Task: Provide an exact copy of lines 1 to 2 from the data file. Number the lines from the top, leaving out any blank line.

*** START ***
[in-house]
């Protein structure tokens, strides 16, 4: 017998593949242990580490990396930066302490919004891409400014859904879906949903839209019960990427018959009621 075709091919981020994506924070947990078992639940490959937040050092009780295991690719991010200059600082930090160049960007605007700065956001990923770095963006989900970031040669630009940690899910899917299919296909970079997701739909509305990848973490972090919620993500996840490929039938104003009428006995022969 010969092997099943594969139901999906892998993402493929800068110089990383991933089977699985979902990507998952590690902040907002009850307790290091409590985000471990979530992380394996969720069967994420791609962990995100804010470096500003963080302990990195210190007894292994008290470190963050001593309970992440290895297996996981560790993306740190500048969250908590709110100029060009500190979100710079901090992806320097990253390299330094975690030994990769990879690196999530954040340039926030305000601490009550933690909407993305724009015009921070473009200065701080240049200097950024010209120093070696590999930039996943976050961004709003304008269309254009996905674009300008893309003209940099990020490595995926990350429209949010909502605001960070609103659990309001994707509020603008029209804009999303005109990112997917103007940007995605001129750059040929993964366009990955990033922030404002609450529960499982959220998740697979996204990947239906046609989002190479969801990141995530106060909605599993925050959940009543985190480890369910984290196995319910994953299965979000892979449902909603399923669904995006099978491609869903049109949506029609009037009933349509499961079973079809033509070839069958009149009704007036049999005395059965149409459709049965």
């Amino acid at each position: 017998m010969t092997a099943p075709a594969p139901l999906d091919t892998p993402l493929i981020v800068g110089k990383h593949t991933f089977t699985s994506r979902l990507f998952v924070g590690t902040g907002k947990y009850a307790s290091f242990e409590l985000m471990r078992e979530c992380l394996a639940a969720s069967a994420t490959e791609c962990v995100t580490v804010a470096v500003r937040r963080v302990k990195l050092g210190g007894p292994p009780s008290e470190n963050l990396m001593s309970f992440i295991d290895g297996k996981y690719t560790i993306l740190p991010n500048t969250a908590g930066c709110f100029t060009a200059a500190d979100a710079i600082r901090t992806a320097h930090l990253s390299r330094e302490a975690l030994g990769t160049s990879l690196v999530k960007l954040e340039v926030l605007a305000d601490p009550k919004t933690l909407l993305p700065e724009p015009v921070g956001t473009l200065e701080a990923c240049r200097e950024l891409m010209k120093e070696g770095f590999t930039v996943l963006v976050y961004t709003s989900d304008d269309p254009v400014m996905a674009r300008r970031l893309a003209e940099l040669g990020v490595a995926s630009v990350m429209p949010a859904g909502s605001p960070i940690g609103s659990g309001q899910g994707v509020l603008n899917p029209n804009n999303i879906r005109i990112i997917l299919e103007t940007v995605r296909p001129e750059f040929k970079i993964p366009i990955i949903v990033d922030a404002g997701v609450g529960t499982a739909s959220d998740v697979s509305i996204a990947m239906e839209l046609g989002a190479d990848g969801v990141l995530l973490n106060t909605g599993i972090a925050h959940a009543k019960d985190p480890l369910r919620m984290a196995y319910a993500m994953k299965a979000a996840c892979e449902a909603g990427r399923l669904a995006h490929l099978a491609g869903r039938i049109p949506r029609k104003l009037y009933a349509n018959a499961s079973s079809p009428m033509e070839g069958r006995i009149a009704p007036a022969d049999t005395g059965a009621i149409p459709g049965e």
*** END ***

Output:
[in-house]
């Protein structure tokens, strides 16, 4: 017998593949242990580490990396930066302490919004891409400014859904879906949903839209019960990427018959009621 075709091919981020994506924070947990078992639940490959937040050092009780295991690719991010200059600082930090160049960007605007700065956001990923770095963006989900970031040669630009940690899910899917299919296909970079997701739909509305990848973490972090919620993500996840490929039938104003009428006995022969 010969092997099943594969139901999906892998993402493929800068110089990383991933089977699985979902990507998952590690902040907002009850307790290091409590985000471990979530992380394996969720069967994420791609962990995100804010470096500003963080302990990195210190007894292994008290470190963050001593309970992440290895297996996981560790993306740190500048969250908590709110100029060009500190979100710079901090992806320097990253390299330094975690030994990769990879690196999530954040340039926030305000601490009550933690909407993305724009015009921070473009200065701080240049200097950024010209120093070696590999930039996943976050961004709003304008269309254009996905674009300008893309003209940099990020490595995926990350429209949010909502605001960070609103659990309001994707509020603008029209804009999303005109990112997917103007940007995605001129750059040929993964366009990955990033922030404002609450529960499982959220998740697979996204990947239906046609989002190479969801990141995530106060909605599993925050959940009543985190480890369910984290196995319910994953299965979000892979449902909603399923669904995006099978491609869903049109949506029609009037009933349509499961079973079809033509070839069958009149009704007036049999005395059965149409459709049965």